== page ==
Soften Rhetoricals Around Cautious Shoppers
Use Closed-Ended Questions Selectively
Ask Shoppers for Reasons to Buy

Tuesday, December 1, 2009

In Ad Group Ads, Feature Your Advantages

Teaming up with other retailers to fund a media campaign can save you money and allow you to diversify marketing dollars. But some researchers at New York University and University of Florida recommend caution. They point out the importance of your store's distinctive advantages being featured in the advertising.
     The researchers looked at what happens with generic ads designed to promote consumption of an entire product category. Examples include the Florida Citrus Board's ads for orange juice and the Midwest Dairy Association's "Ah, the power of cheese" campaign. Generic advertising intends to increase overall demand, but not selectively favor certain members of the advertising group funding the ads.
     However, the researchers found that this objective was often not met. When the generic ads for orange juice emphasized nutritional advantages, this helped the Albertson's store brand more than it did the premium Tropicana brand. The effect was the other way around when the generic ads emphasized the value of good flavor.
     An assumption behind ad group advertising is that the value of the featured advantage—such as nutrition or flavor—will grow in the consumer's mind, while the importance of the other advantages will not be disturbed. Talking about nutrition doesn't decrease the value of flavor for the consumer, it's said. But again, the research disproves the assumption. An ad highlighting nutrition will lead to the consumer placing less value on other attributes, such as flavor.
     When it comes to retailer advertising groups in which you participate, restricting the ad messages to characteristics all members have in common might not be realistic. Instead, solve the problem by being sure funds are allocated in a way that allows for a set of advertising messages, not only a single message. Different ads can feature different distinctive advantages of the ad group members' businesses.

Monday, November 30, 2009

Assess if Your Training Is Worthwhile

Before you send a staff member to a back room in your store or to a hotel meeting room somewhere to go through a training program, have the staff member set objectives for the training. What skills do they want to build? What questions do they want to be sure to get answered?
Then when they come back from the training, ask them what skills they did build and what questions they did get answered.
Do the same sorts of things with training you go through and with each business book you read. Here's what Making Money Is Not Illegal, Immoral or Fattening has to say about that:
"When you're done reading this book, how will you decide if it's been time well spent? Number one, decide if you know more than you did before. Number two, are you doing things differently? Maybe not a whole bunch of things to start, but at least a few things. Will you do hundreds of things differently? No, you're not. I would never expect you to. I can't. I read an entire book, and I get one, two, three nuggets.
"That's why so few retailers read books on how to improve their businesses. It's because they don't see value in the entire book. Value in the entire book? I read an entire book, and all I want is one good idea because that's all I can deal with. Otherwise, I'm going to forget the rest of the stuff. So please do just a few things differently. Do them well, and that will make the time you've spent reading this book worthwhile.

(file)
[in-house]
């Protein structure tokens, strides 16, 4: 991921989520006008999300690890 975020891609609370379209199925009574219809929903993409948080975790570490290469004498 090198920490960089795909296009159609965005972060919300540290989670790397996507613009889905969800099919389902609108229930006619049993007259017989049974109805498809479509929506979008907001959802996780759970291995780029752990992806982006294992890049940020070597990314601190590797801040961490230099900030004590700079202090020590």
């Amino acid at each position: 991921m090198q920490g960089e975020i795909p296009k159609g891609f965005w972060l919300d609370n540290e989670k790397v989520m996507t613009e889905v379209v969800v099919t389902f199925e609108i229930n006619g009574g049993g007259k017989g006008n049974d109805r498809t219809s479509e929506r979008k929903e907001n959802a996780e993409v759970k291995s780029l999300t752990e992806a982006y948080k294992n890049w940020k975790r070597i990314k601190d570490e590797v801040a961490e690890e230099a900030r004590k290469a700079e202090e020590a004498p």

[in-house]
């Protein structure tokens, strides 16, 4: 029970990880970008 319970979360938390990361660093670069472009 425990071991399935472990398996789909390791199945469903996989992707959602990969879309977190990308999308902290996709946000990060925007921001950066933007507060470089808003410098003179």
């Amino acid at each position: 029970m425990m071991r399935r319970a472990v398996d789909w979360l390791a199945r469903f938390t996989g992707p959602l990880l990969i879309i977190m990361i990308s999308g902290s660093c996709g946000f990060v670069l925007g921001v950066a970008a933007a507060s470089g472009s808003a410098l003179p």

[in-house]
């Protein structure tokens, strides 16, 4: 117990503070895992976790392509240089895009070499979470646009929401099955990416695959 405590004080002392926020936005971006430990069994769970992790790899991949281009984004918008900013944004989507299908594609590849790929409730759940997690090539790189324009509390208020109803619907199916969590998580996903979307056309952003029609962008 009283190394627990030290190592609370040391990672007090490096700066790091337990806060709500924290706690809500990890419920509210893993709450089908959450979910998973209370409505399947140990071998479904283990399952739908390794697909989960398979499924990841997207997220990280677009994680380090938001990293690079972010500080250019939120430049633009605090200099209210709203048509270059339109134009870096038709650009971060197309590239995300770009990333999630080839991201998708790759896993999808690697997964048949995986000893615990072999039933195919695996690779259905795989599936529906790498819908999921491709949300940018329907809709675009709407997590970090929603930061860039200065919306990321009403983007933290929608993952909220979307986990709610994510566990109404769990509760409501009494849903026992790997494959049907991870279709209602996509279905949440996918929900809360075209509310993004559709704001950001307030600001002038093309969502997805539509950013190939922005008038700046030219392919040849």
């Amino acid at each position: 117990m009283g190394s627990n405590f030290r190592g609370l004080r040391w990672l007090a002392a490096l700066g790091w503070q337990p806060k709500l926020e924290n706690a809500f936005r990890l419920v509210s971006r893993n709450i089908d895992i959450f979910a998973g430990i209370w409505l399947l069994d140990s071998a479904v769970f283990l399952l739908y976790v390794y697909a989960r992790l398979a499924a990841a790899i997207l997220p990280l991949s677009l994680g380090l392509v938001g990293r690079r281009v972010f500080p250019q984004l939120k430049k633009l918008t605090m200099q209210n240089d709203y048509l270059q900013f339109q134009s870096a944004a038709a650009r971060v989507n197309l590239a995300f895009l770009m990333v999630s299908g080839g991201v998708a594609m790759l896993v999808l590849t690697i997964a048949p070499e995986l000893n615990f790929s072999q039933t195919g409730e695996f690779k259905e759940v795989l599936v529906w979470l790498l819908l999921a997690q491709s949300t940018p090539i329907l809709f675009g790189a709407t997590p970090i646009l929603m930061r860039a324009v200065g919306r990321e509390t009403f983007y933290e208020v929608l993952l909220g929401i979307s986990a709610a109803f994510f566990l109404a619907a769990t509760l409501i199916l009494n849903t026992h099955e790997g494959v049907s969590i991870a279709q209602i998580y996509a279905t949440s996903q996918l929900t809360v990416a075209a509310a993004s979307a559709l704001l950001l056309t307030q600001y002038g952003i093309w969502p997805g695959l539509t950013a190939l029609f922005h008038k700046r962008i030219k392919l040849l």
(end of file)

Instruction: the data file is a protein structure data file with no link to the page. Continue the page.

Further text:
"But the real test is this: When you take action, at the end of the day, do you make more money? If we can't make you more money, we've wasted your time."

Sunday, November 29, 2009

Head Off Concerns About Touching Products

When customers handle products, they are more likely to buy them. However, when you push a shopper to fondle merchandise, you need to think about who will be coming along next.
     Researchers at University of Alberta, University of British Columbia, and Arizona State University verify what most of us would have predicted: Customers have less interest in an item on a rack or shelf when they're thinking about who else has touched it. They feel disgusted at the idea the product could have been contaminated by other shoppers.
     Although that finding isn't really unexpected, the researchers did discover a few details about what causes and doesn't cause the disgust: First, the closer a customer is standing to the item when it's being handled and the more people seen handling it, the more likely it is that the customer will reject the item. However, if a fair amount of time has passed since the customer sees the item was touched, the customer no longer rejects the item. Second, the disgust is worse if there is evidence of product damage, but the disgust develops even if there is no visible evidence the product has been damaged.
     Based on all this, here are a few ideas for maintaining the selling advantages of the touching while avoiding the sales-disruptive effects:
  • Adjacent to, but separate from, shelving and racks that hold the items to be purchased, have sample items that can be handled by the customer.
  • Have staff frequently refold, repackage, and re-shelve in order to remove cues of product contamination.
  • Space out items on racks and shelves rather than have them tightly stocked. Research finds this reduces fears of contamination.
  • Avoid showing pictures of people handling the product, since research finds that can be a cue which sets off disgust.

Saturday, November 28, 2009

Help Customers Personalize Gift Cards